For millions of people, their single, lasting image of the Lake Placid Games will be the infectious joy displayed by the U.S. hockey team following its 4-3 win over the Soviet Union last Friday night. It was an Olympian moment, the kind the creators of the Games must have had in mind, one that said: Here is something that is bigger than any of you. It was bizarre, it was beautiful. Upflung sticks slowly cartwheeled into the rafters. The American players--in pairs rather than in one great glop--hugged and danced and rolled on one another (see cover).
The Soviet players, slightly in awe, it seemed, of the spectacle of their defeat, stood in a huddle near their blue line, arms propped on their sticks, and waited for the ceremonial postgame handshakes with no apparent impatience. There was no head-hanging. This was bigger, even, than the Russians.
from Helene Elliott of the LA Times,
A first glance, the hockey players practicing at Lakewood Ice this week looked like any team anywhere in the world.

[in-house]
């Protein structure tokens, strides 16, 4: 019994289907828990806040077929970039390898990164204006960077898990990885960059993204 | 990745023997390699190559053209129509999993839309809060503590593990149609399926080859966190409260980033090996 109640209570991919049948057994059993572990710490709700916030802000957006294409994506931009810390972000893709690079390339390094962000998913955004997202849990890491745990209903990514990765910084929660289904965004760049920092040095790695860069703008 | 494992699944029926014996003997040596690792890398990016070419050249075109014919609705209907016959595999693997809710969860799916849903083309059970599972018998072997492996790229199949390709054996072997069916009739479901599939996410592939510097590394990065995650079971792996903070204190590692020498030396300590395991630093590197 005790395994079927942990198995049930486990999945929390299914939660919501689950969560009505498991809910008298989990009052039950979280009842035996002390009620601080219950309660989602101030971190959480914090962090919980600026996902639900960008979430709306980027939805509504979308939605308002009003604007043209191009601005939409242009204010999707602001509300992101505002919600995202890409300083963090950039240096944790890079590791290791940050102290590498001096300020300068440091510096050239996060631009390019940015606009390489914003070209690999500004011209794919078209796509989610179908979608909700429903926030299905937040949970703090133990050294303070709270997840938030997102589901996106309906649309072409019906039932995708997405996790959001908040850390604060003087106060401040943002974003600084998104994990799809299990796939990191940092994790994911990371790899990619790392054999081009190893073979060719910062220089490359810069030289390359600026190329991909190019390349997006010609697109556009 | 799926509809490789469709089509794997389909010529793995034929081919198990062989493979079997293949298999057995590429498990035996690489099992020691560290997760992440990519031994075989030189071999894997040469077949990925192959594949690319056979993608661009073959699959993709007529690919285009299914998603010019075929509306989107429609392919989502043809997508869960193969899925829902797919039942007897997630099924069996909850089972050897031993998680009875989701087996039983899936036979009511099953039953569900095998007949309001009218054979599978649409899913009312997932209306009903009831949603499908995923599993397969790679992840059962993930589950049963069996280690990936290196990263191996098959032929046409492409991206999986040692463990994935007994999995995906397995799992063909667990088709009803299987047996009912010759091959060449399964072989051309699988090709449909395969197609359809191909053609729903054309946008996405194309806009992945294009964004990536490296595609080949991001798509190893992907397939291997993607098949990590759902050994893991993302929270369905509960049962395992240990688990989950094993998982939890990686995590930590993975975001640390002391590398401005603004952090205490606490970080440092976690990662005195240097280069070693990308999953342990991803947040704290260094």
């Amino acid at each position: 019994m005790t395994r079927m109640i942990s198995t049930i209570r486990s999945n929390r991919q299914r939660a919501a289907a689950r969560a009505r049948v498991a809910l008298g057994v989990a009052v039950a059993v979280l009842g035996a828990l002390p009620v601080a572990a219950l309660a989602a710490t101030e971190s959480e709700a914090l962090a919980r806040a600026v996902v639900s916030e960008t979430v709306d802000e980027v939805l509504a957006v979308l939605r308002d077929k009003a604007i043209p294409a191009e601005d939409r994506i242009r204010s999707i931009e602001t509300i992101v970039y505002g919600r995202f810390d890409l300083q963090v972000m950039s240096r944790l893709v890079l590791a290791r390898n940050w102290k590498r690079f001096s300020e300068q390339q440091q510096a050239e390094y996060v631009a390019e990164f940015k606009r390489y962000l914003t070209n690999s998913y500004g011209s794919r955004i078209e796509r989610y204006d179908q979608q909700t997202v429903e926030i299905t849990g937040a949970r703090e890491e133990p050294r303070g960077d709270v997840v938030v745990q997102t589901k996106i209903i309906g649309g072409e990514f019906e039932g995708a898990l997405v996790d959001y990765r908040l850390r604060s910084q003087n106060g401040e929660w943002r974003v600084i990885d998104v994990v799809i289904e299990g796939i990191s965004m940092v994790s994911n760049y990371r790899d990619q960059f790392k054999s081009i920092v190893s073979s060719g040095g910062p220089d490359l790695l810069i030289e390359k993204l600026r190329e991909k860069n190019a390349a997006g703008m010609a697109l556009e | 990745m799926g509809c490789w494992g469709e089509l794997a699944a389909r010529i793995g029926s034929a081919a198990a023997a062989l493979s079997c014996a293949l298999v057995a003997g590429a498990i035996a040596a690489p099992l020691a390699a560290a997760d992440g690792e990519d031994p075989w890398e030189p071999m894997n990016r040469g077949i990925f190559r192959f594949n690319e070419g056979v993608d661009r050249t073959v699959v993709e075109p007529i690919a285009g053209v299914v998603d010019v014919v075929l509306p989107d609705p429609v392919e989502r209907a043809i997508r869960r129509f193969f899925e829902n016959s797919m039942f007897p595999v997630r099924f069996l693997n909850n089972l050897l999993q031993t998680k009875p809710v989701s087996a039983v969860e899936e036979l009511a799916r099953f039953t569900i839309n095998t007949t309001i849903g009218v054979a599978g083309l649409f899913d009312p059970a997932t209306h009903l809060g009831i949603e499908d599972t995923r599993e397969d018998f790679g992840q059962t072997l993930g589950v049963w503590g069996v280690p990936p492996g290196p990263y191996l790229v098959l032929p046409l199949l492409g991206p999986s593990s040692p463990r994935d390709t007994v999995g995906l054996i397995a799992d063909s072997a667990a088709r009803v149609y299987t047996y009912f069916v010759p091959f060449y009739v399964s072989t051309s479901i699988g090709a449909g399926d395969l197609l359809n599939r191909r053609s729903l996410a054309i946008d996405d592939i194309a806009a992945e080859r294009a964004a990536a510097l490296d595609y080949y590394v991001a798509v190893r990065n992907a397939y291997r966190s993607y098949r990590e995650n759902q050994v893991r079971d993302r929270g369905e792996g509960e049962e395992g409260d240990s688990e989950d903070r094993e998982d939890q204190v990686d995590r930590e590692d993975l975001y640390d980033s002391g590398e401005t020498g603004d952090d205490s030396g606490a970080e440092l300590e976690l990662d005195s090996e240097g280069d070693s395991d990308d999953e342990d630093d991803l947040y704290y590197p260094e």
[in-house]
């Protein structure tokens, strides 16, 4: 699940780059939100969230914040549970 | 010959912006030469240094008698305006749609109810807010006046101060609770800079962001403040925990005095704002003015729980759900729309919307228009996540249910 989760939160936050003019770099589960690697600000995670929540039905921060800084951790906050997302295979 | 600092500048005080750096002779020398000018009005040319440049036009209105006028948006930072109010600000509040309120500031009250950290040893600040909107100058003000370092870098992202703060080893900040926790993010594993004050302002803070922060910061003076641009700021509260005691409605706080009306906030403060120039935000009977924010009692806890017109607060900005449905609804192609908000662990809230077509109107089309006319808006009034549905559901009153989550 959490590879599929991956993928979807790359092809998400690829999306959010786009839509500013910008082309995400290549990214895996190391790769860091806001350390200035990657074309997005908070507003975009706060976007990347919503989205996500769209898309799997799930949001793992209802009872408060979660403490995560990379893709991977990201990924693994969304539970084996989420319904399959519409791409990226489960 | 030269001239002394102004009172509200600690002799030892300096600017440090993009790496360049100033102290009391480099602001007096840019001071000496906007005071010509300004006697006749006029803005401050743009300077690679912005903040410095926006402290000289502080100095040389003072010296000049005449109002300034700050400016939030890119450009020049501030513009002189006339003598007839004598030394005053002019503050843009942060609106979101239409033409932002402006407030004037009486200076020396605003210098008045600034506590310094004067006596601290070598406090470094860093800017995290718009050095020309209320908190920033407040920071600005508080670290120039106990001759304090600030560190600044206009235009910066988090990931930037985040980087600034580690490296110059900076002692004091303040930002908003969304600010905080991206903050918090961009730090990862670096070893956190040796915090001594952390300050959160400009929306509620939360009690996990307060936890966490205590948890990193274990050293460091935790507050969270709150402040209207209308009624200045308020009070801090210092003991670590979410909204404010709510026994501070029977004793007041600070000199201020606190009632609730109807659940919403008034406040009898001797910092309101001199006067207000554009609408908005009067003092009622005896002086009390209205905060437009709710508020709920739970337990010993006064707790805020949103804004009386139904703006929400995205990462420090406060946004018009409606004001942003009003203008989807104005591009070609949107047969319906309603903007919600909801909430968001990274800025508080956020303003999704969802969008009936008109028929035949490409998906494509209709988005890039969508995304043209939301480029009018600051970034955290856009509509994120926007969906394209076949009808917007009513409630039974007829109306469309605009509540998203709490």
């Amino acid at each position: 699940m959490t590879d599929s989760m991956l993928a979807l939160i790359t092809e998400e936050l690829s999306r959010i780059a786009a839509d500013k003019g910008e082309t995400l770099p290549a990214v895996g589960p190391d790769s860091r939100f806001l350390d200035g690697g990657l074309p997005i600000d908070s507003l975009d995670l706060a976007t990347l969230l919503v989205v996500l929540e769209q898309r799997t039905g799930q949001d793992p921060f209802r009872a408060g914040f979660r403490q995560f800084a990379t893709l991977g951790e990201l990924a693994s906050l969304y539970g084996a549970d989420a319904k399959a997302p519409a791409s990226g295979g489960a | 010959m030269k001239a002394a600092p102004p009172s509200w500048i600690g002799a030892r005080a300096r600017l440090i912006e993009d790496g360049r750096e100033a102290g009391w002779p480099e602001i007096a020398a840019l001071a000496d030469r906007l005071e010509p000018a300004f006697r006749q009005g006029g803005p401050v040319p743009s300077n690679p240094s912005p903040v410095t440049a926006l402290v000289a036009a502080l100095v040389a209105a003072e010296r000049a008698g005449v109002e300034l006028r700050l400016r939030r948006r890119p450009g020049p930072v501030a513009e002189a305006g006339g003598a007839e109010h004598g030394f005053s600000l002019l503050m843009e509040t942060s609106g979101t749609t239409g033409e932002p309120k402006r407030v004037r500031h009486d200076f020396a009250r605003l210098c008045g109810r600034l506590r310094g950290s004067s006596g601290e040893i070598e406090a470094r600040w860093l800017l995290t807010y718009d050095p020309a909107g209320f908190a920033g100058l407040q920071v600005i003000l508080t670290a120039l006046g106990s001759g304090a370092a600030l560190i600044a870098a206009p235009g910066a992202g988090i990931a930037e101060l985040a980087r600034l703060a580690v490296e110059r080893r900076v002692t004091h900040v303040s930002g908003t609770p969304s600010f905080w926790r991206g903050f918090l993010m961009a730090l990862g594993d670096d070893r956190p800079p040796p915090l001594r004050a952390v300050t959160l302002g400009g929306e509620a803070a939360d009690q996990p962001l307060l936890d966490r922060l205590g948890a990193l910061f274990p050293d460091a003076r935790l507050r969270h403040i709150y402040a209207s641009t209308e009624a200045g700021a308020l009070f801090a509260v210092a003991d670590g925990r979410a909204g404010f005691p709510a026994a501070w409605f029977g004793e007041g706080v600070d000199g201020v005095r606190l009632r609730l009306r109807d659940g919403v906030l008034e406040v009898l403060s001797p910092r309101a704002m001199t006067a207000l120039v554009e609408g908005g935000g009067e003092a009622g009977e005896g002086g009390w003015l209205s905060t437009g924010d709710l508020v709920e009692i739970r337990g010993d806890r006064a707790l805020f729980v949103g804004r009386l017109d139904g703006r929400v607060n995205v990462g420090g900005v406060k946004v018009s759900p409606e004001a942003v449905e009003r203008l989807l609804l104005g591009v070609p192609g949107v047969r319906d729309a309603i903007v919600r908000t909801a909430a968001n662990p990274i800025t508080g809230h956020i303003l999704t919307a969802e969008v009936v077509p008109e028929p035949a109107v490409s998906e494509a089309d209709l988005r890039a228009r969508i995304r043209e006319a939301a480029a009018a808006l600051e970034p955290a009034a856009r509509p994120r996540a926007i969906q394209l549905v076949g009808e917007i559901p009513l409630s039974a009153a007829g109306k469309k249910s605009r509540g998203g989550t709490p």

Their drills were familiar, and so was their attentive posture when they paused to watch their coach diagram a play on a whiteboard. The difference became clear when the session ended: Players gathered in a semicircle near the boards to tap their sticks and bow to Coach Craig Johnson, a charming gesture of respect that stemmed as much from gratitude as cultural obligation.
They're members of the Korea University men's hockey team and they're in Southern California until Aug. 22 to practice, train and learn from coaches in the Ducks' development program. They hope to accelerate the improvement of their skills before the 2018 Winter Olympics in Pyeongchang, South Korea, but it's a tough task for a nation with a talent pool of only about 2,100.
The national team — which will be coached by former King Jim Paek and is expected to draw on the Korea University squad — is ranked 23rd in the world. Rene Fasel, president of the International Ice Hockey Federation, said this year he'd like to see Korea's team rank 18th or better before he'd consider granting it an automatic Olympic berth because he wants to avoid lopsided results in the Games.